Speaking of singers, Jason’s wife Beth did her usual background vocal duties (she has been singing on Boy King Islands records since the beginning), and we brought on our friend Lashandra Smith-Rayfield for a tune. However, I was most excited about my future wife Alex Lewis’ voice on “We Can’t Tell from Where We Are” and am also secretly happy she is finally singing karaoke with me in public! I almost forgot… Our engineer Dan Smart was eating some celery while I was recording “Mistakes to Learn”, and I made him chew some on the track.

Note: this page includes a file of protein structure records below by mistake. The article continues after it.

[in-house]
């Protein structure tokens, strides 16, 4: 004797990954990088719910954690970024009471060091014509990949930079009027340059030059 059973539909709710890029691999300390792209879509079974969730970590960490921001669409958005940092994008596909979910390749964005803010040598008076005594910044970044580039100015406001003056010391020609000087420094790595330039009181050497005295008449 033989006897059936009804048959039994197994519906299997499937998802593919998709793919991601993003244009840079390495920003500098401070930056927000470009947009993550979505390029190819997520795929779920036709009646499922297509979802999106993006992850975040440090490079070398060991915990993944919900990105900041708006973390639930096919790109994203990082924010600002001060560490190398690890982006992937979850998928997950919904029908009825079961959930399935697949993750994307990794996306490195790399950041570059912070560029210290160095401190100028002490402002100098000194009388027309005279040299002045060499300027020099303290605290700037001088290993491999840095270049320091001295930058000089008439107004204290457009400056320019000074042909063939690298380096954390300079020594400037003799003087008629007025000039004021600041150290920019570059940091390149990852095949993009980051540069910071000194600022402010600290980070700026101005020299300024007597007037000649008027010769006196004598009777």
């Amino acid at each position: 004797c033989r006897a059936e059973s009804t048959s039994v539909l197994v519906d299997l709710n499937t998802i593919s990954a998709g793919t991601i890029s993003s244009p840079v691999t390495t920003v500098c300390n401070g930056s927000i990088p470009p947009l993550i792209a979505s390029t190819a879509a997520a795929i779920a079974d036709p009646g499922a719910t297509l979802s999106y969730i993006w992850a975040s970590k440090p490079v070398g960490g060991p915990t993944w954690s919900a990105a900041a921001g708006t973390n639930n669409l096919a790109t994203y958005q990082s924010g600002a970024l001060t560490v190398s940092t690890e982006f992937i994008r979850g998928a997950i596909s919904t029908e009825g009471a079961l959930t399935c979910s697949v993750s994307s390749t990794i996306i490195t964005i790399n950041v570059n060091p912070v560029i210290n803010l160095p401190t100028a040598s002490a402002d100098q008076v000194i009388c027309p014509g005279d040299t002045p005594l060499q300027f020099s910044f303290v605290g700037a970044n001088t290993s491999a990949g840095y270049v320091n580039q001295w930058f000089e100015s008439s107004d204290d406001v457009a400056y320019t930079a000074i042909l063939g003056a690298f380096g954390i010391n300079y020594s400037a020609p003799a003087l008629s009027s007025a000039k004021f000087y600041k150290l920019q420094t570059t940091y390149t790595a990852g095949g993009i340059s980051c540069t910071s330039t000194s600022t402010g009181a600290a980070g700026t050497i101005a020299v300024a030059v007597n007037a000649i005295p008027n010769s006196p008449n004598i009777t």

Q: Who produced the record? What input did that person have that changed the face of the record?
Like our last two albums, Jason and I produced this record together, but Dan (Smart) really became a third producer early on. He was the pair of fresh ears and our balance in the tracking and mixing sessions. He was the one to say, “do you really need fifteen guitar tracks on this song?” Most of the time, the answer was still a resounding “yes!” but at least he was asking. No, but seriously, he was able to translate whatever we had in our minds into sound, and is the most objective sounding board I have ever had for my music.
Q: Is there an overarching concept behind your new album that ties the record together?